REGISTERATION OF A TRADEMARK IN PAKISTAN
In Pakistan, trademark registration is preferred to ensure that adequate relief and injunction may be granted with ease if another party maliciously uses a conflicting or impugned mark. A trademark registration provides assured advantages to the proprietor of the registered mark over the unregistered mark.
Following are the key advantages that the client gets when their trademark is registered:
- It provides an exclusive right to the owner of the mark to use the mark and attach its identity with the goods produced or rendered by it;
- It provides prima facie evidence of ownership and validity; and
- It prevents competitors from maliciously and unfairly using the registered mark.
If a trademark isn’t registered and infringement is suspected, the owner must establish by extensive evidence that as a result of its use of and reputation in the mark the other person’s use is likely to cause deception or confusion. The dispute would be dealt with under the common law action of passing off.
WHICH TRADEMARK CAN BE REGISTERED?
It is highly preferred that your trademark is an invented word or a distinctive word as that will be the easiest to register as they are unique. A few examples of inventive words are Khaadi, Mocca, Sana Safinaz, Shezan, Haleeb, Al Fatah, HKB, ECS to name a few.
If not inventive, then the second option would be to have a trademark that is a common word, but applies to identify unrelated goods and services will also be easier to register like using Apple for computers, Shell for Petrol and oil products, and many more.
Thus, in a nutshell, in order to be registered, a trademark cannot be one that other traders need to use to promote their own goods or goods, such as a word that is descriptive of products or services, common surname or geographic location as everyone is and should be entitled to use that description. Trademarks that are deceptively similar to a registered trademark or one already applied for will not be entertained by the Intellectual Property Organization of Pakistan.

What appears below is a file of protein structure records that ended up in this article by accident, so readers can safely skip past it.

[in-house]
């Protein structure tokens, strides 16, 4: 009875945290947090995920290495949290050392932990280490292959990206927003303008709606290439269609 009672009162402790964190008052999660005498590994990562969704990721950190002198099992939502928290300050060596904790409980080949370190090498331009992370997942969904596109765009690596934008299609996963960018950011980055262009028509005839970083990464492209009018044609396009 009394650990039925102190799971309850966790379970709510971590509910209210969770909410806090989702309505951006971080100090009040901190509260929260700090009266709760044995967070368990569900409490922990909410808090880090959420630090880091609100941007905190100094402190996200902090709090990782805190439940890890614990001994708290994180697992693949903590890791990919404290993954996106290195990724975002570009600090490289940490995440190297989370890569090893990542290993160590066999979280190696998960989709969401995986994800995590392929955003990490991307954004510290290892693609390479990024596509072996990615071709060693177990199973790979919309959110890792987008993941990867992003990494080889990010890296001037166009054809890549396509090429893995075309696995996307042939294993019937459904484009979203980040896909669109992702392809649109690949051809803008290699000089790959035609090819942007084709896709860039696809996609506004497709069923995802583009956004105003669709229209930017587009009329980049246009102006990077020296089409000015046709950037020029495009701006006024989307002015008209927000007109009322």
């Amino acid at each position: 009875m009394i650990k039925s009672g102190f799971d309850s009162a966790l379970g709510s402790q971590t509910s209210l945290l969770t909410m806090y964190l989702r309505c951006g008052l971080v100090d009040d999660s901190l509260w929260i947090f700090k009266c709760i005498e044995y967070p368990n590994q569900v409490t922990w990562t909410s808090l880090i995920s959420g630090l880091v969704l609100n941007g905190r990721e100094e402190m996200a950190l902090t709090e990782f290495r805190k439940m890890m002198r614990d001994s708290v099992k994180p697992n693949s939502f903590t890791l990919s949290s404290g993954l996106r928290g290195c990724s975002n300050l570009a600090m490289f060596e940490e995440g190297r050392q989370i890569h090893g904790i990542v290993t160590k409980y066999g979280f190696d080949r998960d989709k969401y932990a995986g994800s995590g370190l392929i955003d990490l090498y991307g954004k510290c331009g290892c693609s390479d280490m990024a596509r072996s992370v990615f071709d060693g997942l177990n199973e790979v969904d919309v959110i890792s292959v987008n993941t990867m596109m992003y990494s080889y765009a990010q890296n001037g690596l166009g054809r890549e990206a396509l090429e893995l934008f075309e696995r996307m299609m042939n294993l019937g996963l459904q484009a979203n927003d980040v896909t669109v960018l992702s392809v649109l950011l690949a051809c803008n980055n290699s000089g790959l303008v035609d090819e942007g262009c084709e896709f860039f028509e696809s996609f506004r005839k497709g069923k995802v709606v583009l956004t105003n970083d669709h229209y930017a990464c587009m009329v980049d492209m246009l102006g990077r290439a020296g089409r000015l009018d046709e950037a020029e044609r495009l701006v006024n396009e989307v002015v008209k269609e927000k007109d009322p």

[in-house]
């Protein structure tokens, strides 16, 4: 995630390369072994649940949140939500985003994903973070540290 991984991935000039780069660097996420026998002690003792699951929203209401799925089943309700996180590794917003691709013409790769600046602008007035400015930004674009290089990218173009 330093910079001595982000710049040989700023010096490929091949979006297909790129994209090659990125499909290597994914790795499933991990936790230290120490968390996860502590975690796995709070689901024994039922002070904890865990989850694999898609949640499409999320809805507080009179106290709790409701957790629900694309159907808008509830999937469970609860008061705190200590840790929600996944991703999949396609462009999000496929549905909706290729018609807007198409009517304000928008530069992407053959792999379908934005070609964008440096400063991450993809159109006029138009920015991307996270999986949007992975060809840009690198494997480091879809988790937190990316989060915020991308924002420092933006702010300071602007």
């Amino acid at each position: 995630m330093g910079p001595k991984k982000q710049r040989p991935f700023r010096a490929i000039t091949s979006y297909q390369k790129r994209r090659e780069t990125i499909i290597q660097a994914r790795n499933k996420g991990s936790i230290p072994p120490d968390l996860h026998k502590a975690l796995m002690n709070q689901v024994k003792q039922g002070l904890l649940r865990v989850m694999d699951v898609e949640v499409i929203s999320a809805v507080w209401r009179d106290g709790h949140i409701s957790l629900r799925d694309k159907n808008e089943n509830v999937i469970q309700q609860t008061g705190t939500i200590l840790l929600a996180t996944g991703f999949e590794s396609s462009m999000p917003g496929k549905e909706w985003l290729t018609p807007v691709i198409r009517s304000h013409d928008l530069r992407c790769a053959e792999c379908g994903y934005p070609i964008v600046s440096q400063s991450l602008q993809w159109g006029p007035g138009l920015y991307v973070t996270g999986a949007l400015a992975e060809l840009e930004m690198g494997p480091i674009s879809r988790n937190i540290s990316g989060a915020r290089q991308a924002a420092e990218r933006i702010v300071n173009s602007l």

WHO MAY APPLY FOR TRADEMARK REGISTRATION?
Any legal person i.e. a national of any country, may apply for the registration of a trademark.
A bona fide proprietor or owner of a trademark means a person who has been entered in the register at the Trade Marks Registry as having the rights to use the mark in any manner so it deems fit.
A person who is already using the trademark or service mark or has the intention to use the trademark or service mark in future may file an application for registration under the Trade Marks Ordinance, 2001 as the sole proprietor of the mark.
In the occurrence of two or more people being co-proprietors of a mark, the said mark would be jointly applied, having an equal, undivided share in the trademark, subject to an existing agreement.
CRITERIA FOR TM REGISTRATION?
In order to be registered, a trademark cannot be one that other traders need to use to promote their own goods or services, such as a directly descriptive term, geographic word or common surname. It must also be capable of distinguishing the applicant’s goods or services from those of other traders and cannot mislead the public about the nature of the goods or services.
USE OR INTENTION TO USE
In order to register a trademark, the proprietor must already be using the trademark or intends to use said trademark (proposed to be used). If the proprietor registers the trademark but does not use the trademark within five years of getting the trademark registered, the proprietor is at risk of getting its trademark registration revoked and cancelled under Section 73 of the Trade Marks Ordinance, 2001.